The Simlipal Forest Fire
The Simlipal forest reserve area frequently witnesses forest fires during dry weather conditions.
- According to the Regional Conservator of Forests Simlipal, Maloth Mohan, a total of 399 fire points have been identified in the fringe areas bordering the forest, close to the villages.
- Natural causes such as lighting or even soaring temperatures can sometimes result in these fires, but forest officials and activists say most of the fires can be attributed to man-made factors
- with dried leaves and tree trunks, even a spark can lead to a raging fire.
- Such fires are generally brought under control by natural rains.
- Forecasting fire-prone days and including community members to mitigate incidents of fire, creating fire lines, clearing sites of dried biomass, and crackdown on poachers are some of the methods to prevent fires.
- The forest fire lines which are strips kept clear of vegetation, help break the forest into compartments to prevent fires from spreading.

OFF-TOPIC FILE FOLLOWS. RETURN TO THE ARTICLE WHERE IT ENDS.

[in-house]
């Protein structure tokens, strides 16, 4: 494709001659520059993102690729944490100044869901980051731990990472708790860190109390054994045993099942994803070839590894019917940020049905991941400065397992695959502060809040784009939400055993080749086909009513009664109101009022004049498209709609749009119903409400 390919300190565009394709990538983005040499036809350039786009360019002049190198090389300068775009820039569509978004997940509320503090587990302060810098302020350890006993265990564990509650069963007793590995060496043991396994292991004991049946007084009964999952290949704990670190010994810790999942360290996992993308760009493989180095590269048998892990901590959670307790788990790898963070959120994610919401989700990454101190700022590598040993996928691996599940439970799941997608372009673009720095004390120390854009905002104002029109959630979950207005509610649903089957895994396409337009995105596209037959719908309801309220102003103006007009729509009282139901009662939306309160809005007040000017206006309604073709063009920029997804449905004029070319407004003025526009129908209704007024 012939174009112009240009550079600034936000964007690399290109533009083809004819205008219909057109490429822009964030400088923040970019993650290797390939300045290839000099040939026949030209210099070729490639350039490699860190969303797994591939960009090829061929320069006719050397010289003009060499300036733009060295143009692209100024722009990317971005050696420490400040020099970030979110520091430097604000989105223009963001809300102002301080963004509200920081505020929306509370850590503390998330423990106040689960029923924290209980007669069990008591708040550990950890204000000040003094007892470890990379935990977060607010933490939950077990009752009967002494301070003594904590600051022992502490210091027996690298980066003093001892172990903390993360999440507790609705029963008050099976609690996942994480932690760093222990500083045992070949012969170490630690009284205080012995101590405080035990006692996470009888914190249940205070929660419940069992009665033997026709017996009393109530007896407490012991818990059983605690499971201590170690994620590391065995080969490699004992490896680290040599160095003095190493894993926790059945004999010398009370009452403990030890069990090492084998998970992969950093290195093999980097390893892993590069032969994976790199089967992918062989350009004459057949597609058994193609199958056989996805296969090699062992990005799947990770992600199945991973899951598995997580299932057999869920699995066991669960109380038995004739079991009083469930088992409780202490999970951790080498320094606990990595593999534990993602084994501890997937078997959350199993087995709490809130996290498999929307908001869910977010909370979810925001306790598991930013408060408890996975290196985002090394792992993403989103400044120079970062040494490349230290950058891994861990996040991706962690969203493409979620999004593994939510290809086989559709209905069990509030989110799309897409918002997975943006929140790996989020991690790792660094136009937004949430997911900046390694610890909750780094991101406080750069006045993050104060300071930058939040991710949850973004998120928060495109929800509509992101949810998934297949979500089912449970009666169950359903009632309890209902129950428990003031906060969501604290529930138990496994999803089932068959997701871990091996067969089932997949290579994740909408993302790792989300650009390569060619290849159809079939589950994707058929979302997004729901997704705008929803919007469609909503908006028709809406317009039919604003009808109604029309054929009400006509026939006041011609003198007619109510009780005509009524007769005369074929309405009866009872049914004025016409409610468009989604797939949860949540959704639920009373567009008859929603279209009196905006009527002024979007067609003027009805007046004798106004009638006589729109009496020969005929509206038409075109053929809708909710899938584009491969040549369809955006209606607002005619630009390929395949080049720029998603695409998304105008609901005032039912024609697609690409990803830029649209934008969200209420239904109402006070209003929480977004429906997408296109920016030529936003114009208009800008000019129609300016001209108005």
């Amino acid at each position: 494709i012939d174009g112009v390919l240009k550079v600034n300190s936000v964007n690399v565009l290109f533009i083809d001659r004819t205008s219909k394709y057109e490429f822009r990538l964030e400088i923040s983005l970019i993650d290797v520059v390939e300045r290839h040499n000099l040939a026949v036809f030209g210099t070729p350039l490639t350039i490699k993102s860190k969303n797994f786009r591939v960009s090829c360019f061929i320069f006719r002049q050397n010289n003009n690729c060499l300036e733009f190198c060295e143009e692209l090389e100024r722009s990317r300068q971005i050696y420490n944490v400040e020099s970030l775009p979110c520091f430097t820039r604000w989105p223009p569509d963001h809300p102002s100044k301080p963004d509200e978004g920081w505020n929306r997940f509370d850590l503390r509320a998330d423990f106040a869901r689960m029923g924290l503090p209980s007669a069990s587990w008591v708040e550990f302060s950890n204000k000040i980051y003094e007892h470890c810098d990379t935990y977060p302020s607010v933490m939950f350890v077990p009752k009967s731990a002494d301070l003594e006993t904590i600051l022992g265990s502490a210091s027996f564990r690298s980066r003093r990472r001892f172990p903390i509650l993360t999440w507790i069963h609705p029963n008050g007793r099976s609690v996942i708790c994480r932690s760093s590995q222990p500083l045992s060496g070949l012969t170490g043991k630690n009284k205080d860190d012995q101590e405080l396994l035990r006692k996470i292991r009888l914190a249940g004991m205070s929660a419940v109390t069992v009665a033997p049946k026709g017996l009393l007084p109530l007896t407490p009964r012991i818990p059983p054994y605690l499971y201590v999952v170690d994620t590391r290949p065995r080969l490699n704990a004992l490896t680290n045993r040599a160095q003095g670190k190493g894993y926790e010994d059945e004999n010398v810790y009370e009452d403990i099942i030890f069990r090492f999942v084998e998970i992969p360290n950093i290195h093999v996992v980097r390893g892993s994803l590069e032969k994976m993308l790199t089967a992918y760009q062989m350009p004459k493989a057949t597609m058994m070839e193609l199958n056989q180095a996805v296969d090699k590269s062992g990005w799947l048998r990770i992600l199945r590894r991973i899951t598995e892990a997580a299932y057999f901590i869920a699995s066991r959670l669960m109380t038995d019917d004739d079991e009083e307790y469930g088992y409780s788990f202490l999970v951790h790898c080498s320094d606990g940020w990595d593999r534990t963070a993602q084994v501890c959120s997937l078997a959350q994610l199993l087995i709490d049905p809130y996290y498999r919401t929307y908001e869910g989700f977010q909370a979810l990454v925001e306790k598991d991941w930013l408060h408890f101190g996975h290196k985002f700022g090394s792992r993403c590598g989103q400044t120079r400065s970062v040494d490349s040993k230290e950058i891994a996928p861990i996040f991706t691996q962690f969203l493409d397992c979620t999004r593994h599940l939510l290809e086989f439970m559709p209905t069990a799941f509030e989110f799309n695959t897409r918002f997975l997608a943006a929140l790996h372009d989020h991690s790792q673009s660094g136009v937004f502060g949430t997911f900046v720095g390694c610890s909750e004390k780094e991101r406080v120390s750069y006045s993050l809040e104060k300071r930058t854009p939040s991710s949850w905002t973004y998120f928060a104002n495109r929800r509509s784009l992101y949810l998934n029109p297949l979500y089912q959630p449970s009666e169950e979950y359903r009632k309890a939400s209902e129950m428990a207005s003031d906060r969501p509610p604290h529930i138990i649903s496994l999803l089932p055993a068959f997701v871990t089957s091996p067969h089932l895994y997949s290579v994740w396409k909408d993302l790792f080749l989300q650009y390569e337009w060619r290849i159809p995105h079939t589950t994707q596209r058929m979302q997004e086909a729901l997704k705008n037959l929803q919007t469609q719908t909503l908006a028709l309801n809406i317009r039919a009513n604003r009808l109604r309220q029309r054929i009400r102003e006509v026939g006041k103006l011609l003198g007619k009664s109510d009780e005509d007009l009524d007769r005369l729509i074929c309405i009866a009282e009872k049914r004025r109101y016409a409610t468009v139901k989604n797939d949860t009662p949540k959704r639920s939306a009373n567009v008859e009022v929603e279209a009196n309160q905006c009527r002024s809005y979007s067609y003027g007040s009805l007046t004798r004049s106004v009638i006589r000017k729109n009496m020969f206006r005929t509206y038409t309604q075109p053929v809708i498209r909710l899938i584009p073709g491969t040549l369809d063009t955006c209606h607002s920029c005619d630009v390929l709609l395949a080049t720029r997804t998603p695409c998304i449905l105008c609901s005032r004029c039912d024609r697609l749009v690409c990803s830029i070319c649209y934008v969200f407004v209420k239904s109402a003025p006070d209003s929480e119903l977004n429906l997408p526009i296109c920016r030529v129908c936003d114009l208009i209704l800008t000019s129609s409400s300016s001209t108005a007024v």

- This year, the forest department intensified its mitigation measures and formed a squad each for 21 ranges across the five divisions to closely monitor the situation. 1,000 personnel, 250 forest guards were pressed into action. 40 fire tenders and 240 blower machines were used to contain the blaze.
- Awareness programmes are also being initiated at a community level to prevent such incidents.
Simlipal Biosphere reserve
- Similipal, which derives its name from ‘Simul’ (silk cotton) tree, is a national park and a tiger reserve situated in the northern part of Odisha’s Mayurbhanj district. Similipal and the adjoining areas, comprising 5,569 sq km, was declared a biosphere reserve by the Government of India on June 22, 1994, and lies in the eastern end of the eastern ghat.
- Similipal is the abode of 94 species of orchids and about 3,000 species of plants.
- The identified species of fauna include 12 species of amphibians, 29 species of reptiles, 264 species of birds and 42 species of mammals, all of which collectively highlight the biodiversity richness of Similipal. Sal is a dominant tree species.
Source : Indian Express